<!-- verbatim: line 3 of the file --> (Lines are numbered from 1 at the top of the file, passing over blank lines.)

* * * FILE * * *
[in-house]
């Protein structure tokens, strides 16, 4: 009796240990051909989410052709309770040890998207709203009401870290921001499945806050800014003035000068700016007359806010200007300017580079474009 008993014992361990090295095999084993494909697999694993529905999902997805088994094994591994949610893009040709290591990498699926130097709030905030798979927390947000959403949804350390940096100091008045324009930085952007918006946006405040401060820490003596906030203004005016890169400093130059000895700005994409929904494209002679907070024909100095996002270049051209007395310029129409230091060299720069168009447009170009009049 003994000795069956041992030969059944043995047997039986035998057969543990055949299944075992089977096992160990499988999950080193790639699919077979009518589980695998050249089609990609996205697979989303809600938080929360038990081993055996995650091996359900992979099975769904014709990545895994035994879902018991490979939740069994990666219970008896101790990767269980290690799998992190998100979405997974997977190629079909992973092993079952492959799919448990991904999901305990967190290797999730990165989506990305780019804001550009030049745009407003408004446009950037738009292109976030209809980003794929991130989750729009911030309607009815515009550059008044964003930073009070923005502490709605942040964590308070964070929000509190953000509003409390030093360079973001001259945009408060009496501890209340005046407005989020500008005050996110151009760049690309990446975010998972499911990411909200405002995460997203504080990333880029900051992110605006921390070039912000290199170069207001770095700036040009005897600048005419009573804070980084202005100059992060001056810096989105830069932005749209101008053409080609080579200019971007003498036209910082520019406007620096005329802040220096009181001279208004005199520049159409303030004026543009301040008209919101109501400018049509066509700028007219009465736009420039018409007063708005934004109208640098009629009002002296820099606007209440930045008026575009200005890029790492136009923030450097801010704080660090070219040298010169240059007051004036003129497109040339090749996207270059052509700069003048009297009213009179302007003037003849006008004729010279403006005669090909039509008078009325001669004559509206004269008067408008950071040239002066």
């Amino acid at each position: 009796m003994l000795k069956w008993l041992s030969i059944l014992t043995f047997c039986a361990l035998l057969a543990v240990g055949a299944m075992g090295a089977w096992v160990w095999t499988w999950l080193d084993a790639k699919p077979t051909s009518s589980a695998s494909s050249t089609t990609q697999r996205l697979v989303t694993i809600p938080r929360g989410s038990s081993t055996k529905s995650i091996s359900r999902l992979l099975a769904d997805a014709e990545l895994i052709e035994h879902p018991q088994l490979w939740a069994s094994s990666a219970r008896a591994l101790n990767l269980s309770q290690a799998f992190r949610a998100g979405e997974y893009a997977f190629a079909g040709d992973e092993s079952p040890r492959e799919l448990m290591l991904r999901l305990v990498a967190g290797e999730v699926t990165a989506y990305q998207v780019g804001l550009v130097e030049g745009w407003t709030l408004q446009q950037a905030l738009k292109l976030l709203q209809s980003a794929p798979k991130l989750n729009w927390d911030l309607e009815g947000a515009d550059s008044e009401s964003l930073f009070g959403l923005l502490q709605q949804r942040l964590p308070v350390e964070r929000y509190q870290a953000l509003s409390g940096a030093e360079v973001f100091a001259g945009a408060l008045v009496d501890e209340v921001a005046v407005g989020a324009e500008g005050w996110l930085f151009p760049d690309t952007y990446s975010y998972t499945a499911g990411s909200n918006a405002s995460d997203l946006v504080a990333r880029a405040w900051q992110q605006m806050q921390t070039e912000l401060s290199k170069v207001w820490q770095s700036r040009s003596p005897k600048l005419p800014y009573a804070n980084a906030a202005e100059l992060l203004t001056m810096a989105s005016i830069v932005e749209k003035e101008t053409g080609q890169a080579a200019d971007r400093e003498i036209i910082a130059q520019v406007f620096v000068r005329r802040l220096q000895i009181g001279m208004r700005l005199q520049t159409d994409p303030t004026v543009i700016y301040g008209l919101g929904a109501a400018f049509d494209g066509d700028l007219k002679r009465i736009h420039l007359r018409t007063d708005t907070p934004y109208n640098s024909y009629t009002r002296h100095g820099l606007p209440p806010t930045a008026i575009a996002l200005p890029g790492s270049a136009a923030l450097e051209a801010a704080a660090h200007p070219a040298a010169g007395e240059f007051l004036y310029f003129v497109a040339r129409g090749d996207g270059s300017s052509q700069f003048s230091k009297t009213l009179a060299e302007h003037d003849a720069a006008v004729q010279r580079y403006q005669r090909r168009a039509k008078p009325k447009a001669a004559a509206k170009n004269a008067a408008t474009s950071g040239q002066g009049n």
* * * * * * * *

């Amino acid at each position: 009796m003994l000795k069956w008993l041992s030969i059944l014992t043995f047997c039986a361990l035998l057969a543990v240990g055949a299944m075992g090295a089977w096992v160990w095999t499988w999950l080193d084993a790639k699919p077979t051909s009518s589980a695998s494909s050249t089609t990609q697999r996205l697979v989303t694993i809600p938080r929360g989410s038990s081993t055996k529905s995650i091996s359900r999902l992979l099975a769904d997805a014709e990545l895994i052709e035994h879902p018991q088994l490979w939740a069994s094994s990666a219970r008896a591994l101790n990767l269980s309770q290690a799998f992190r949610a998100g979405e997974y893009a997977f190629a079909g040709d992973e092993s079952p040890r492959e799919l448990m290591l991904r999901l305990v990498a967190g290797e999730v699926t990165a989506y990305q998207v780019g804001l550009v130097e030049g745009w407003t709030l408004q446009q950037a905030l738009k292109l976030l709203q209809s980003a794929p798979k991130l989750n729009w927390d911030l309607e009815g947000a515009d550059s008044e009401s964003l930073f009070g959403l923005l502490q709605q949804r942040l964590p308070v350390e964070r929000y509190q870290a953000l509003s409390g940096a030093e360079v973001f100091a001259g945009a408060l008045v009496d501890e209340v921001a005046v407005g989020a324009e500008g005050w996110l930085f151009p760049d690309t952007y990446s975010y998972t499945a499911g990411s909200n918006a405002s995460d997203l946006v504080a990333r880029a405040w900051q992110q605006m806050q921390t070039e912000l401060s290199k170069v207001w820490q770095s700036r040009s003596p005897k600048l005419p800014y009573a804070n980084a906030a202005e100059l992060l203004t001056m810096a989105s005016i830069v932005e749209k003035e101008t053409g080609q890169a080579a200019d971007r400093e003498i036209i910082a130059q520019v406007f620096v000068r005329r802040l220096q000895i009181g001279m208004r700005l005199q520049t159409d994409p303030t004026v543009i700016y301040g008209l919101g929904a109501a400018f049509d494209g066509d700028l007219k002679r009465i736009h420039l007359r018409t007063d708005t907070p934004y109208n640098s024909y009629t009002r002296h100095g820099l606007p209440p806010t930045a008026i575009a996002l200005p890029g790492s270049a136009a923030l450097e051209a801010a704080a660090h200007p070219a040298a010169g007395e240059f007051l004036y310029f003129v497109a040339r129409g090749d996207g270059s300017s052509q700069f003048s230091k009297t009213l009179a060299e302007h003037d003849a720069a006008v004729q010279r580079y403006q005669r090909r168009a039509k008078p009325k447009a001669a004559a509206k170009n004269a008067a408008t474009s950071g040239q002066g009049n």